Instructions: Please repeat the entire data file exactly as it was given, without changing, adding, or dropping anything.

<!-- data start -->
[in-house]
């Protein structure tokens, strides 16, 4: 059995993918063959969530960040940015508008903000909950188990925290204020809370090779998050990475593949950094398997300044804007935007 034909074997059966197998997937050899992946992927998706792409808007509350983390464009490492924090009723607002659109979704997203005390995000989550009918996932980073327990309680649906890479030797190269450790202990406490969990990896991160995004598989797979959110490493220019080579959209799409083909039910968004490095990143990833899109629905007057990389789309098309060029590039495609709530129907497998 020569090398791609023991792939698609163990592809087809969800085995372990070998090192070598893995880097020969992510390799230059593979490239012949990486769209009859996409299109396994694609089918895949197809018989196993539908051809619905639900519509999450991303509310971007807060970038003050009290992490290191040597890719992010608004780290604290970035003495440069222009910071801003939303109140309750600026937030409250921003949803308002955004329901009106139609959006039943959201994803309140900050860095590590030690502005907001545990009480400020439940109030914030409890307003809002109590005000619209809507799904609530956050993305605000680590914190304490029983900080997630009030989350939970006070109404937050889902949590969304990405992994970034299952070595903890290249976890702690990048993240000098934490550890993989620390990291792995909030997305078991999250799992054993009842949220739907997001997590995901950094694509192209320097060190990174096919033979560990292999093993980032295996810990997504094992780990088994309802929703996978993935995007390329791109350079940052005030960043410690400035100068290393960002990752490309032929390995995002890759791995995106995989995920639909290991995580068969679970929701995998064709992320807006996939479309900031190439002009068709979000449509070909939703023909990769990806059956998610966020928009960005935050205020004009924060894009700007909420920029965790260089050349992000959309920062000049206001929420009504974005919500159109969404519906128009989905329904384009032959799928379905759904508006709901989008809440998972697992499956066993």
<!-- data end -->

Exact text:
[in-house]
């Protein structure tokens, strides 16, 4: 059995993918063959969530960040940015508008903000909950188990925290204020809370090779998050990475593949950094398997300044804007935007 034909074997059966197998997937050899992946992927998706792409808007509350983390464009490492924090009723607002659109979704997203005390995000989550009918996932980073327990309680649906890479030797190269450790202990406490969990990896991160995004598989797979959110490493220019080579959209799409083909039910968004490095990143990833899109629905007057990389789309098309060029590039495609709530129907497998 020569090398791609023991792939698609163990592809087809969800085995372990070998090192070598893995880097020969992510390799230059593979490239012949990486769209009859996409299109396994694609089918895949197809018989196993539908051809619905639900519509999450991303509310971007807060970038003050009290992490290191040597890719992010608004780290604290970035003495440069222009910071801003939303109140309750600026937030409250921003949803308002955004329901009106139609959006039943959201994803309140900050860095590590030690502005907001545990009480400020439940109030914030409890307003809002109590005000619209809507799904609530956050993305605000680590914190304490029983900080997630009030989350939970006070109404937050889902949590969304990405992994970034299952070595903890290249976890702690990048993240000098934490550890993989620390990291792995909030997305078991999250799992054993009842949220739907997001997590995901950094694509192209320097060190990174096919033979560990292999093993980032295996810990997504094992780990088994309802929703996978993935995007390329791109350079940052005030960043410690400035100068290393960002990752490309032929390995995002890759791995995106995989995920639909290991995580068969679970929701995998064709992320807006996939479309900031190439002009068709979000449509070909939703023909990769990806059956998610966020928009960005935050205020004009924060894009700007909420920029965790260089050349992000959309920062000049206001929420009504974005919500159109969404519906128009989905329904384009032959799928379905759904508006709901989008809440998972697992499956066993």